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The challenges of higher-strength steel and lubricants
By: Jeff Jeffery
Among the challenges facing the metal stamping industry is
the increased use of high-strength steel (HSS).
Because of the lower cost and greater ease of welding and processing,
HSS platforms continue to be attractive to automotive makers. While HSS substrates offer many positive aspects,
these alloys can be challenging in the pressroom. These alloys possess higher work-hardening
rates, higher tensile strengths, and can be thinner than conventional
steel. With increased use of more
advanced and ultra-high-strength steel, press shops face much higher
deformation temperatures, causing more tool abrasion, galling, edge cracking
and other issues solved by using “honey oil”.
Historical practices would dictate the use of oil-based
lubricants or products heavily fortified with chlorine and sulphur-based EP
additives. While these methods may
address the forming of the parts, welding and pretreatment processes may be
negatively impacted by the increased amount of oil, and cause difficulty in
The EPA has begun the process of banning the use of most chlorinated
paraffins. A specific end date has not
been announced, but an alternative to the product will be necessary in the near
future. With the increased use of HSS,
press shops have increased the use of chlorinated paraffins that have been the
“go-to” solution for these issues for more than 60 years. The EPA considers 99 percent of chlorinated
paraffin used in the United States as hazardous and the ban includes their use
and import in all metalworking fluids.
Lubricant manufacturers are offering new chlorine-free products to help
solvesthe issues caused by increased use of HSS and still comply with the
latest EPA regulations.
Many companies have been using products containing
chlorinated paraffins for a considerable period of time and their operations
depend on it. These companies must evaluate
their use of these products and adjust both the types of lubricant used and the
customary use of these products. By
addressing both the bad habits of over-application and transitioning to
chlorine-free paraffins, your press-room can be compliant and effective in
addressing issues caused by stamping HSS.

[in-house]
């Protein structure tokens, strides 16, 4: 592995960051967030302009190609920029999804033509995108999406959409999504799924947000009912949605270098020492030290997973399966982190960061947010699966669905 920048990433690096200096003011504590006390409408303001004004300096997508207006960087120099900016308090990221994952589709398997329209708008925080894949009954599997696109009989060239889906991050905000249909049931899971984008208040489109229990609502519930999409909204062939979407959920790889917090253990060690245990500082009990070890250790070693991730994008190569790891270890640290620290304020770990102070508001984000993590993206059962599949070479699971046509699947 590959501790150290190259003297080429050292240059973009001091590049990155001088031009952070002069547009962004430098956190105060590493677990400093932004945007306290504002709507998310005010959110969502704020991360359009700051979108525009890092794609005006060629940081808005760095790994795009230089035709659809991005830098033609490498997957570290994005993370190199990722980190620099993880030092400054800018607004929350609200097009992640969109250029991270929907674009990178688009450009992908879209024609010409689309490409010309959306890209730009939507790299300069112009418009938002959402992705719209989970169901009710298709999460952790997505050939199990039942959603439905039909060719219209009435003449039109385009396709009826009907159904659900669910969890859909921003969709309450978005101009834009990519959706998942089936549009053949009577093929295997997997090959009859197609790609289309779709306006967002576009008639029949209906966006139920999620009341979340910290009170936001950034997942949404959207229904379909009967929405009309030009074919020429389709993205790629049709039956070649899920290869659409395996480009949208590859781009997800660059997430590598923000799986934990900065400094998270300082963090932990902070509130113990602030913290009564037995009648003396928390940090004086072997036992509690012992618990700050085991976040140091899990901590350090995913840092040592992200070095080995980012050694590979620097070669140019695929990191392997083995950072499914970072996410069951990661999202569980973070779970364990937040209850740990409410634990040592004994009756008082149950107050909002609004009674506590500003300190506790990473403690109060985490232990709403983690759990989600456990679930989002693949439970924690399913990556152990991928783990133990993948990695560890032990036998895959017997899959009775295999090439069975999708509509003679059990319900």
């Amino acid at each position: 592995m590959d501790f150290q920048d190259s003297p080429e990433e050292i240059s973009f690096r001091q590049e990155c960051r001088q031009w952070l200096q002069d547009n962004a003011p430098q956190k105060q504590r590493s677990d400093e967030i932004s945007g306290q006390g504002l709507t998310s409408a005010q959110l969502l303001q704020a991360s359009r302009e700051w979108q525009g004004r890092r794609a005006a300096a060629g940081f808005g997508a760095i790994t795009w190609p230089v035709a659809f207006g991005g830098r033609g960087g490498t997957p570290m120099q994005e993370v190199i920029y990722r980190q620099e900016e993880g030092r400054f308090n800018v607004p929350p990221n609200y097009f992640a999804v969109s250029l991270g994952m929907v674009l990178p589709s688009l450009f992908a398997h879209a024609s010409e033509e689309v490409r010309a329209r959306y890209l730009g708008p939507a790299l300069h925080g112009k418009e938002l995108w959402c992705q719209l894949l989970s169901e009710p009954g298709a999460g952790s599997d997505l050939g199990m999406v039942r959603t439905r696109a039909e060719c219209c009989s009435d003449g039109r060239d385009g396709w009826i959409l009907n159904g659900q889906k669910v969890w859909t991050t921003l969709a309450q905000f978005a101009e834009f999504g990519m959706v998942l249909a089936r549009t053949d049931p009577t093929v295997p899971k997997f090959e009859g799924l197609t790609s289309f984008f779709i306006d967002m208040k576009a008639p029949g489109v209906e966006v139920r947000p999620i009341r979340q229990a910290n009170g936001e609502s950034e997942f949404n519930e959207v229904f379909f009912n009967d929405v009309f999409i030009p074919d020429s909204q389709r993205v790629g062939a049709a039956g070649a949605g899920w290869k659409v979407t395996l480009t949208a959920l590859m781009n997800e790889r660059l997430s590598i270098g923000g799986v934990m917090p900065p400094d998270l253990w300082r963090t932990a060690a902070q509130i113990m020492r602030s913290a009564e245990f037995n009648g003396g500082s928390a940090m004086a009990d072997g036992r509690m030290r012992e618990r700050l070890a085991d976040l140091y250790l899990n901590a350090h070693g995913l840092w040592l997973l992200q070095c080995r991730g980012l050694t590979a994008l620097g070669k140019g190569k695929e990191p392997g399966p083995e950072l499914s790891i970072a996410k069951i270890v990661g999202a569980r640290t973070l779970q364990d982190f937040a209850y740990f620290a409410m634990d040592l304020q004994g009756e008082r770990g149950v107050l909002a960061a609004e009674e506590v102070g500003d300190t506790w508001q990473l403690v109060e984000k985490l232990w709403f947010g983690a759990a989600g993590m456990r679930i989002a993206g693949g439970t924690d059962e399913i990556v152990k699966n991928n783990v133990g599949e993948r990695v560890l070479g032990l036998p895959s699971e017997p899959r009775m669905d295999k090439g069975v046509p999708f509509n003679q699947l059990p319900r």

Jeff Jeffery is the
CEO of IRMCO, a leading lubricant manufacturer.
The Precision Metalforming Association (PMA) appreciates and relies on
Jeff’s expertise. Join Jeff and other
experts at the Deep Draw Seminar, February 23-24, 2016.
Bill Gaskin, shares his memories and experiences as PMA celebrates our 75th
anniversary. Q: How long have you been at PMA?
A: I am closing
in on 40 years. Jon Jenson, who was president of American Metal Stamping
Association (AMSA) from December 1975 through August 2000, hired me in February
1977 with an official “start date” of March 1, 1977. (See below for more on this) Q: What is your current role? Have you
held any other positions at PMA previously?
A: My current
role includes being President of three separate, but related entities:
Metalforming Association, which is a 501 (c) (6) not-for-profit trade
Educational Foundation, a 501 (c) (3) not-for-profit charitable organization
supporting training and education· (3) PMA
Services, Inc., a for-profit company (owned equally by PMA and PMAEF) engaged
primarily in publishing and management of other associations, such as Women in
My first job
title was Staff Repres…
Guest Blog: Laurie Harbour President and CEO, Harbour Results, Inc.
In 2016 the U.S. manufacturing industry was relatively stable with overall production slightly up from previous years. Specifically, the automotive tool and die industry was predicted to be busy with forecasted tooling spend on the rise. However, taking a closer look, the year proved to be a bit more challenging. Data collected through the Harbour Results’ Harbour IQ pulse survey (a business intelligence tool for performance, financial, operational, trend and market data), which was completed by more than 100 tool shops globally in the second quarter of 2016, has shown that capacity reached a low of 81 percent among die shops in late 2015 and early 2016, but was expected to rebound to 78 and 86 percent respectively by year end.
So what caused the slow down? Program delays—on average, just over 20 percent of vehicle launches were delayed in 2015 and 2016. Work on hold—in early 2016, 18 percent of all work that had been …
A Metal Processor's Best Friend Guest Blogger: Mike Tieri Director of Sales & Marketing, Chemcoaters Scrap…What a problem! Are you having trouble with higher
scrap loss than you can understand or more importantly tolerate? It could be
the metal but perhaps it’s a problem in the processing itself. Have you looked
at dry-film lubricants (DFLs)? If it’s been a while, you should look again.
Largely used by the automotive and appliance industries, you surely know that
if it didn’t provide a tremendous benefit, they would never add that cost into
the process. When I asked why, I was shown all of the benefits it provided. CASE: One company
monitored costs of using oil against DFL. One item evaluated was worker gloves.
They said that bringing material in with oil showed that workers wore 5.6 pairs
of gloves per week. By going to DFL, the workers’ gloves didn’t get saturated
and usage was dropped to 2.4 pairs of gloves per week. It might not seem to
matter much but on 1800 workers the cos…